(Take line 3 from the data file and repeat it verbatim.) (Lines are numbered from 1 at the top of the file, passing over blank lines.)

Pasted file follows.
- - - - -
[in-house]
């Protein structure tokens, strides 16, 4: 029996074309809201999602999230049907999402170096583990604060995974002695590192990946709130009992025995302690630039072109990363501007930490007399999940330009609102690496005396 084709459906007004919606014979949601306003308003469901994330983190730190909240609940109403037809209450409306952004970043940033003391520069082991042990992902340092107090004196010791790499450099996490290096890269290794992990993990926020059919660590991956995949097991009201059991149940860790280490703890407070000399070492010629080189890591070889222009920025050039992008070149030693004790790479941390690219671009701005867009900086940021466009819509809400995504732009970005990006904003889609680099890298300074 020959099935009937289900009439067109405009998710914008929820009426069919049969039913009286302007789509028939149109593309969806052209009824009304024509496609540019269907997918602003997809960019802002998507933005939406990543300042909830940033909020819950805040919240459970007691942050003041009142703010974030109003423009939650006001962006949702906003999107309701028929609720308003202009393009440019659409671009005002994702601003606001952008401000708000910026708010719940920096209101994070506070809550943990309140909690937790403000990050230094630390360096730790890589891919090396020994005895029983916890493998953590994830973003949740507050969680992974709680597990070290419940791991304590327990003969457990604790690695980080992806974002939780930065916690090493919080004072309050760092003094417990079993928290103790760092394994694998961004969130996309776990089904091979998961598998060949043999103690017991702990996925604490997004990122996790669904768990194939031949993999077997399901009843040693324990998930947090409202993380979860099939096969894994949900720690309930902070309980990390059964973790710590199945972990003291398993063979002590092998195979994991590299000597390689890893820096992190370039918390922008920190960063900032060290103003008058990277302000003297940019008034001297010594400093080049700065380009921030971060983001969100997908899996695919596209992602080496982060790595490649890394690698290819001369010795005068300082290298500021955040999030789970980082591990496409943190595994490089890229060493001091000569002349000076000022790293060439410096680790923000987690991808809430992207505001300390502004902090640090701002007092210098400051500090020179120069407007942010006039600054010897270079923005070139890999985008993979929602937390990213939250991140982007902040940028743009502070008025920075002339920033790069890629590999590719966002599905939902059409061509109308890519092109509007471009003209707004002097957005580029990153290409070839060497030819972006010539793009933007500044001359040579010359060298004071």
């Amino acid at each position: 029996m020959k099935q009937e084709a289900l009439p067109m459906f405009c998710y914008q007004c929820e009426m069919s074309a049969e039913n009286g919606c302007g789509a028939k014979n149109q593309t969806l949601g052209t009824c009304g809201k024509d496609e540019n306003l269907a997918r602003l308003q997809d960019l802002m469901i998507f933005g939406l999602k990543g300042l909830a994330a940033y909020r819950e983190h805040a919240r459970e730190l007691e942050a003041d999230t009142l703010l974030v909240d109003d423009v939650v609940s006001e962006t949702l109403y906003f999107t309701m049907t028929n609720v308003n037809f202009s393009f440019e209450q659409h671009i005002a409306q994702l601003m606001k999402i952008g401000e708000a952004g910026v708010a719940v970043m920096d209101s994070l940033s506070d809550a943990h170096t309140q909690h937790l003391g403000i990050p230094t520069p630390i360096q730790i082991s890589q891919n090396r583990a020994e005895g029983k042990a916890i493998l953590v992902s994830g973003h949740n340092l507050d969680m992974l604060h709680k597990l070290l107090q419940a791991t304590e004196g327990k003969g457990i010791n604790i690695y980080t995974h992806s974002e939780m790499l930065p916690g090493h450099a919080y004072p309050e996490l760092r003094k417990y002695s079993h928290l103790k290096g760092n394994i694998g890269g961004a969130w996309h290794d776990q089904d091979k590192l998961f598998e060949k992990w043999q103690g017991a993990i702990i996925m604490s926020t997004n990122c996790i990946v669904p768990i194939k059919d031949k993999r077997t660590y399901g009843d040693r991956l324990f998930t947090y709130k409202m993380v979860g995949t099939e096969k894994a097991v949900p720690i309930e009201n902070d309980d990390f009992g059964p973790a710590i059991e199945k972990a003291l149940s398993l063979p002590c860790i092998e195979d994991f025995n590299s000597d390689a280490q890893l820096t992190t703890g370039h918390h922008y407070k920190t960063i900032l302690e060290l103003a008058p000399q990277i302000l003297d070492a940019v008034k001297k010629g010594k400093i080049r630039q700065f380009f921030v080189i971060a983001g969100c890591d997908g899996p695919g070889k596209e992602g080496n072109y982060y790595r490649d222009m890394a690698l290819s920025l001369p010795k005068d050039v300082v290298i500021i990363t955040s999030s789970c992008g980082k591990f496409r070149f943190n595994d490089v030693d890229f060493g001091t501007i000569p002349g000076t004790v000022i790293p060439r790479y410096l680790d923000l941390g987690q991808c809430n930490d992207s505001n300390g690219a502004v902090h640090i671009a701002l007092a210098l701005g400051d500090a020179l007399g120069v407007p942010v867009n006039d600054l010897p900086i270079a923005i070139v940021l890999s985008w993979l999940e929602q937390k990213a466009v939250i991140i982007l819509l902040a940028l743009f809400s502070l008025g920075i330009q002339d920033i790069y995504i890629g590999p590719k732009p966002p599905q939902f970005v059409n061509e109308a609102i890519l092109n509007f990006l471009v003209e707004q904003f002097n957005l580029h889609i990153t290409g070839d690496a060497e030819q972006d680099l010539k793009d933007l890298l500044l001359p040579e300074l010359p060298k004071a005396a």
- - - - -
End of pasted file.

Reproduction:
């Amino acid at each position: 029996m020959k099935q009937e084709a289900l009439p067109m459906f405009c998710y914008q007004c929820e009426m069919s074309a049969e039913n009286g919606c302007g789509a028939k014979n149109q593309t969806l949601g052209t009824c009304g809201k024509d496609e540019n306003l269907a997918r602003l308003q997809d960019l802002m469901i998507f933005g939406l999602k990543g300042l909830a994330a940033y909020r819950e983190h805040a919240r459970e730190l007691e942050a003041d999230t009142l703010l974030v909240d109003d423009v939650v609940s006001e962006t949702l109403y906003f999107t309701m049907t028929n609720v308003n037809f202009s393009f440019e209450q659409h671009i005002a409306q994702l601003m606001k999402i952008g401000e708000a952004g910026v708010a719940v970043m920096d209101s994070l940033s506070d809550a943990h170096t309140q909690h937790l003391g403000i990050p230094t520069p630390i360096q730790i082991s890589q891919n090396r583990a020994e005895g029983k042990a916890i493998l953590v992902s994830g973003h949740n340092l507050d969680m992974l604060h709680k597990l070290l107090q419940a791991t304590e004196g327990k003969g457990i010791n604790i690695y980080t995974h992806s974002e939780m790499l930065p916690g090493h450099a919080y004072p309050e996490l760092r003094k417990y002695s079993h928290l103790k290096g760092n394994i694998g890269g961004a969130w996309h290794d776990q089904d091979k590192l998961f598998e060949k992990w043999q103690g017991a993990i702990i996925m604490s926020t997004n990122c996790i990946v669904p768990i194939k059919d031949k993999r077997t660590y399901g009843d040693r991956l324990f998930t947090y709130k409202m993380v979860g995949t099939e096969k894994a097991v949900p720690i309930e009201n902070d309980d990390f009992g059964p973790a710590i059991e199945k972990a003291l149940s398993l063979p002590c860790i092998e195979d994991f025995n590299s000597d390689a280490q890893l820096t992190t703890g370039h918390h922008y407070k920190t960063i900032l302690e060290l103003a008058p000399q990277i302000l003297d070492a940019v008034k001297k010629g010594k400093i080049r630039q700065f380009f921030v080189i971060a983001g969100c890591d997908g899996p695919g070889k596209e992602g080496n072109y982060y790595r490649d222009m890394a690698l290819s920025l001369p010795k005068d050039v300082v290298i500021i990363t955040s999030s789970c992008g980082k591990f496409r070149f943190n595994d490089v030693d890229f060493g001091t501007i000569p002349g000076t004790v000022i790293p060439r790479y410096l680790d923000l941390g987690q991808c809430n930490d992207s505001n300390g690219a502004v902090h640090i671009a701002l007092a210098l701005g400051d500090a020179l007399g120069v407007p942010v867009n006039d600054l010897p900086i270079a923005i070139v940021l890999s985008w993979l999940e929602q937390k990213a466009v939250i991140i982007l819509l902040a940028l743009f809400s502070l008025g920075i330009q002339d920033i790069y995504i890629g590999p590719k732009p966002p599905q939902f970005v059409n061509e109308a609102i890519l092109n509007f990006l471009v003209e707004q904003f002097n957005l580029h889609i990153t290409g070839d690496a060497e030819q972006d680099l010539k793009d933007l890298l500044l001359p040579e300074l010359p060298k004071a005396a």